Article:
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Philip Larkin

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Added by: Richard
Probably this is the most moving poem in English to feature a dying rabbit. It's all the more extraordinary that it comes from Larkin, that famous misanthrope. Old Philip didn't like people much; but he sure was kind to dying bunnies.

It's impossible to read Myxomatosis--the title refers to a slow-death disease of rabbits, of which there have been horrible epidemics in England--without feeling that Larkin has made a spare, elegant, modern testimonial to empathy and compassion. We're also invited to contemplate the bad surprise of disease, its terrifying suddenness. And you will read something here about mercy killing, although not necessarily the Kevorkian kind.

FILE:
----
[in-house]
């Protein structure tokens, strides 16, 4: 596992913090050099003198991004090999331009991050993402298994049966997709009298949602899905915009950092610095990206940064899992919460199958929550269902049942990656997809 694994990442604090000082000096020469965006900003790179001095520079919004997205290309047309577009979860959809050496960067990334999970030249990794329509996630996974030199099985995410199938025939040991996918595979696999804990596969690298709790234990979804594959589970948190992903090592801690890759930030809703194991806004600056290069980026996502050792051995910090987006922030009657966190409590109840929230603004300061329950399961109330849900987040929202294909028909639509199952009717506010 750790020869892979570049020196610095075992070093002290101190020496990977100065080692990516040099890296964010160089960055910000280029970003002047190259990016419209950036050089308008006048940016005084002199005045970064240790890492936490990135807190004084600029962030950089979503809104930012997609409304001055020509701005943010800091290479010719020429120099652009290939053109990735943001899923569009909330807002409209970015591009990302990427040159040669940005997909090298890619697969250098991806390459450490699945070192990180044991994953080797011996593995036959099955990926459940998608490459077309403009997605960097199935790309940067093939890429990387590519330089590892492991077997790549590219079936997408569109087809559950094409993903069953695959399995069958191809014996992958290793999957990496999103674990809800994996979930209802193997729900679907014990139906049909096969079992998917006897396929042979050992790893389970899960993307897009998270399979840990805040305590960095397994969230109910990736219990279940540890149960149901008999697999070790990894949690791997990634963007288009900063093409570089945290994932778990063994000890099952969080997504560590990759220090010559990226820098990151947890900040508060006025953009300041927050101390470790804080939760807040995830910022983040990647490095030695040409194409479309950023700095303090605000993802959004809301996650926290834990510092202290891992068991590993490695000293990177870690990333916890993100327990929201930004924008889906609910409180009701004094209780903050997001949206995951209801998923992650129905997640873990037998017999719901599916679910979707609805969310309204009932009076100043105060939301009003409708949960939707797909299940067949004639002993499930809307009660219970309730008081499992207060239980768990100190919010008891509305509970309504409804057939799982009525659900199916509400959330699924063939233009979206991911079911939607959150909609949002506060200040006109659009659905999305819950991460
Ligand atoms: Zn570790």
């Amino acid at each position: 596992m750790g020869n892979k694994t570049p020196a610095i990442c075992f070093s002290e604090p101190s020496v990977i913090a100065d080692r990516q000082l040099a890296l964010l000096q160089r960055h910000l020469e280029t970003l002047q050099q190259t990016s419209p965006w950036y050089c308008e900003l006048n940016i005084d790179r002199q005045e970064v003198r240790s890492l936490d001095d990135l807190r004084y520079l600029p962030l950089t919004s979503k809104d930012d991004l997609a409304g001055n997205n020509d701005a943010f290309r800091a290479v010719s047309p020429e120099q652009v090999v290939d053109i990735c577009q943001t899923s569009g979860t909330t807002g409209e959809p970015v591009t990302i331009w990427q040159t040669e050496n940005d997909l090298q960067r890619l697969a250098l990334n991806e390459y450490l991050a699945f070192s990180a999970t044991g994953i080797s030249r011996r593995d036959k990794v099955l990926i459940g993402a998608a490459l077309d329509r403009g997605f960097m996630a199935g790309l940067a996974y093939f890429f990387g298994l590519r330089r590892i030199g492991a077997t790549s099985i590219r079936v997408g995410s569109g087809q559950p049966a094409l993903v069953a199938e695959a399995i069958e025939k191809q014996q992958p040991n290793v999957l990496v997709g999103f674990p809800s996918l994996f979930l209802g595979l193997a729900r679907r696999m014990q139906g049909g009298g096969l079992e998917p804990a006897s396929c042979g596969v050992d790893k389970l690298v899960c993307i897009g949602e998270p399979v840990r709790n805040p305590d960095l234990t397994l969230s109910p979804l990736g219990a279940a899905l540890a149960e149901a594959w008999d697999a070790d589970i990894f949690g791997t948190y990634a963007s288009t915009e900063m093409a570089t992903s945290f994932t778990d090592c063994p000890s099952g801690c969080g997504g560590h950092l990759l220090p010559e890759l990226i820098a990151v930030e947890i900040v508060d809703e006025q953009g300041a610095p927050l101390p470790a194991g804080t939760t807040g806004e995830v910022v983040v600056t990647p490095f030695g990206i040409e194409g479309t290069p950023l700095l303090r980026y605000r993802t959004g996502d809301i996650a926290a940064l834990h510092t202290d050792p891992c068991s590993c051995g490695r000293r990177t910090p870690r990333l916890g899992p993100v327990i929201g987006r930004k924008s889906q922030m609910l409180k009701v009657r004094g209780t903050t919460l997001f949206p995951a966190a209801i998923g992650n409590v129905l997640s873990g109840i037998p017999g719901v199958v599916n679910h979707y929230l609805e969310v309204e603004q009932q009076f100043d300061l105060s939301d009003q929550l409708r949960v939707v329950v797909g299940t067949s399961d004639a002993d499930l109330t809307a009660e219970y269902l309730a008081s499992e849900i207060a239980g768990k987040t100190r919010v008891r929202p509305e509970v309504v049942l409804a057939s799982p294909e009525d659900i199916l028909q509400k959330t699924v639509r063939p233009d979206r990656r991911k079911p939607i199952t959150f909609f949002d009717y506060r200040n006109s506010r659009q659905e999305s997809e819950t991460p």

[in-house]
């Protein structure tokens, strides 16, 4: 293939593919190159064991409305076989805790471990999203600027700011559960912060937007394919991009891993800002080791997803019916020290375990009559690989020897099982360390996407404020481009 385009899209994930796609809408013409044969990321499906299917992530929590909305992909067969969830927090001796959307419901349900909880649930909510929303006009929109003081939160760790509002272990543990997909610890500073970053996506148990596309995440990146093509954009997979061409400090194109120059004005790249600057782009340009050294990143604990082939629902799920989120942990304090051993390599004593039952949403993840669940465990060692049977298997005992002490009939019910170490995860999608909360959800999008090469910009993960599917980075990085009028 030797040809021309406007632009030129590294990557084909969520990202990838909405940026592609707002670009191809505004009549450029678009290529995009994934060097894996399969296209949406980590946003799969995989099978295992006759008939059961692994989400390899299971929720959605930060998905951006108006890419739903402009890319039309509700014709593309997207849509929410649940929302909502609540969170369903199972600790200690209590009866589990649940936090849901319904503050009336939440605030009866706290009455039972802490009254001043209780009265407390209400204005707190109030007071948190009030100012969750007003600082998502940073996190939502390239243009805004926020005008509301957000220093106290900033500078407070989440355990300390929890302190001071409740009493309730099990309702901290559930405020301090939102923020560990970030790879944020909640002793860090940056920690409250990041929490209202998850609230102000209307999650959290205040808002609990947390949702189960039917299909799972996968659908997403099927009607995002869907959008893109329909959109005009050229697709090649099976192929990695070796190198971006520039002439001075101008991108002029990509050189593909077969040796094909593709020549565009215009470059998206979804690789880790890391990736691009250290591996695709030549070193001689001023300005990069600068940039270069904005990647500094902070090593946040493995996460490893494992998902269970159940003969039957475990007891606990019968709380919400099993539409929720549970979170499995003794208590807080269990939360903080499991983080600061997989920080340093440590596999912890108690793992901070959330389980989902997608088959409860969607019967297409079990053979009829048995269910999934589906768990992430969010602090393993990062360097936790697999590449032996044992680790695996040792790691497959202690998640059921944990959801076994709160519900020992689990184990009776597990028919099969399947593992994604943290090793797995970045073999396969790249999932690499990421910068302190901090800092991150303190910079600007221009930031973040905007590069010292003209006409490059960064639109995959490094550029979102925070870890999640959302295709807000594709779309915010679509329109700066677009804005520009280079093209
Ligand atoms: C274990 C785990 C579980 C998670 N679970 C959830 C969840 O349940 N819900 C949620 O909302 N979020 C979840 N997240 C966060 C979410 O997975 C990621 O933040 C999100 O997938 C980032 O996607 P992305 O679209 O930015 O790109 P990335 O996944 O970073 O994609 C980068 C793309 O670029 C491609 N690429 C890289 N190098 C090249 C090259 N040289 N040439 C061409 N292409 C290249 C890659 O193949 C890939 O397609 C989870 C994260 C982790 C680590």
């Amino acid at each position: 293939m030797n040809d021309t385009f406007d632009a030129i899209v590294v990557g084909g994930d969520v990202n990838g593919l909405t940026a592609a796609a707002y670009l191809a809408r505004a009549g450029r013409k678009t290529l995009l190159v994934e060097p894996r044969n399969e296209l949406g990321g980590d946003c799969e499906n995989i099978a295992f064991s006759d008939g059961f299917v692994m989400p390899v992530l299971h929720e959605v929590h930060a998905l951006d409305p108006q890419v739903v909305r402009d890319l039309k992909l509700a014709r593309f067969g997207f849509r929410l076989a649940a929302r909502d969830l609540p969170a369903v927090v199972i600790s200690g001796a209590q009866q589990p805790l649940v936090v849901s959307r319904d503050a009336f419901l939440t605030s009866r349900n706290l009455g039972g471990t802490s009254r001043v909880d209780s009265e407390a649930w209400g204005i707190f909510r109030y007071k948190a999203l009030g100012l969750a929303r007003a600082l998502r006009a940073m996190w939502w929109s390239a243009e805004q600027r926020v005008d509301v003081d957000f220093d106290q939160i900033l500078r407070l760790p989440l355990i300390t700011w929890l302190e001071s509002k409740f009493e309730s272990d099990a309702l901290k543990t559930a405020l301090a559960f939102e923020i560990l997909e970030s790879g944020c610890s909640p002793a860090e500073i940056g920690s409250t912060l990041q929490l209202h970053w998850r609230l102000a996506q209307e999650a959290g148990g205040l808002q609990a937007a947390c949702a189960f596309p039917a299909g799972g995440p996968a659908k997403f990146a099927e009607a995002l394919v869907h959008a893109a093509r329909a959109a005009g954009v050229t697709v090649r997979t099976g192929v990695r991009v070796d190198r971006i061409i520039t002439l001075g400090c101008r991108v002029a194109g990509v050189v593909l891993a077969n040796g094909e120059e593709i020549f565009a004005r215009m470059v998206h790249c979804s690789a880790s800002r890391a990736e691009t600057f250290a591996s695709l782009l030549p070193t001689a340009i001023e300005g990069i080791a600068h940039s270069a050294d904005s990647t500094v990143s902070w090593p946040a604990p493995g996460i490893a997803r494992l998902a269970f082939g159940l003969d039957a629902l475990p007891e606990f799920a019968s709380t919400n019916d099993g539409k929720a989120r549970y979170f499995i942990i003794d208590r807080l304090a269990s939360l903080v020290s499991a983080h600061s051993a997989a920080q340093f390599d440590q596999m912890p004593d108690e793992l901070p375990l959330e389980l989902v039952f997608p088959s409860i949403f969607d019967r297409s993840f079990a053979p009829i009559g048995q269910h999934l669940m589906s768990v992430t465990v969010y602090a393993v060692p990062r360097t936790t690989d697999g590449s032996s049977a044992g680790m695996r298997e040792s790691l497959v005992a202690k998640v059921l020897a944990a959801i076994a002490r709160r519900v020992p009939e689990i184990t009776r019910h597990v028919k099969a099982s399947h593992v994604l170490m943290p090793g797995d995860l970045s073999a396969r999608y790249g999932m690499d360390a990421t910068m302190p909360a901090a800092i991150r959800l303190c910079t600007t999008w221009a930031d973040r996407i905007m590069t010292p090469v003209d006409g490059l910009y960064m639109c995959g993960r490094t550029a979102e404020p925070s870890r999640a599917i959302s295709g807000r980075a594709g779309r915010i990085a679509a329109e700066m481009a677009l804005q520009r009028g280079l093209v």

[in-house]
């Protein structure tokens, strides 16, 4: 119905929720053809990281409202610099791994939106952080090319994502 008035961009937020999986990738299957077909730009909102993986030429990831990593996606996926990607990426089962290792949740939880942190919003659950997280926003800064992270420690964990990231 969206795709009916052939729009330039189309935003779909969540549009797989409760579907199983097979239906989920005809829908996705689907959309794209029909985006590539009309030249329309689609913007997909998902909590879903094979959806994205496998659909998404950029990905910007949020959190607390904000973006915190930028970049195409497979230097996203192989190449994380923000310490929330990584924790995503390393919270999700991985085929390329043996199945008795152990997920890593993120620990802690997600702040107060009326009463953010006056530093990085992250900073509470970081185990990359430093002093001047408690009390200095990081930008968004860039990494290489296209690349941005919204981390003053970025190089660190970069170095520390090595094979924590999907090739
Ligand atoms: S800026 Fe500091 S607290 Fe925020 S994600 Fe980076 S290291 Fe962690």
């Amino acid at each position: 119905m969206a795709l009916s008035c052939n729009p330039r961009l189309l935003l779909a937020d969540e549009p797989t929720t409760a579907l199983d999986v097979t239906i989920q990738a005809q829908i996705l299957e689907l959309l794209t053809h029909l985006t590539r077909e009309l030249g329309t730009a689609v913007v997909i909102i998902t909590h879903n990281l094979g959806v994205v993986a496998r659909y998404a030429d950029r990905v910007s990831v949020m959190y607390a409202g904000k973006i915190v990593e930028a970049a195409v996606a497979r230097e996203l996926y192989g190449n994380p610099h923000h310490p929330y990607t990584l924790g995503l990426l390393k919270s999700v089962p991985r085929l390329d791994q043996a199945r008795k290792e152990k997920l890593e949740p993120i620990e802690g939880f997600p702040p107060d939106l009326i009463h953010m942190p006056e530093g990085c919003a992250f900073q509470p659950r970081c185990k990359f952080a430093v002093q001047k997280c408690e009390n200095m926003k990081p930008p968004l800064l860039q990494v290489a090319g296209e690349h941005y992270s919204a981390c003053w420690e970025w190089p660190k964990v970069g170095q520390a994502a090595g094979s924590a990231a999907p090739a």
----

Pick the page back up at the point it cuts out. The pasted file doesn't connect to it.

The poem still gives me the shivers after twenty years. What icy brilliance and incredible humanity: the heart, sometimes, is a sharp stick.

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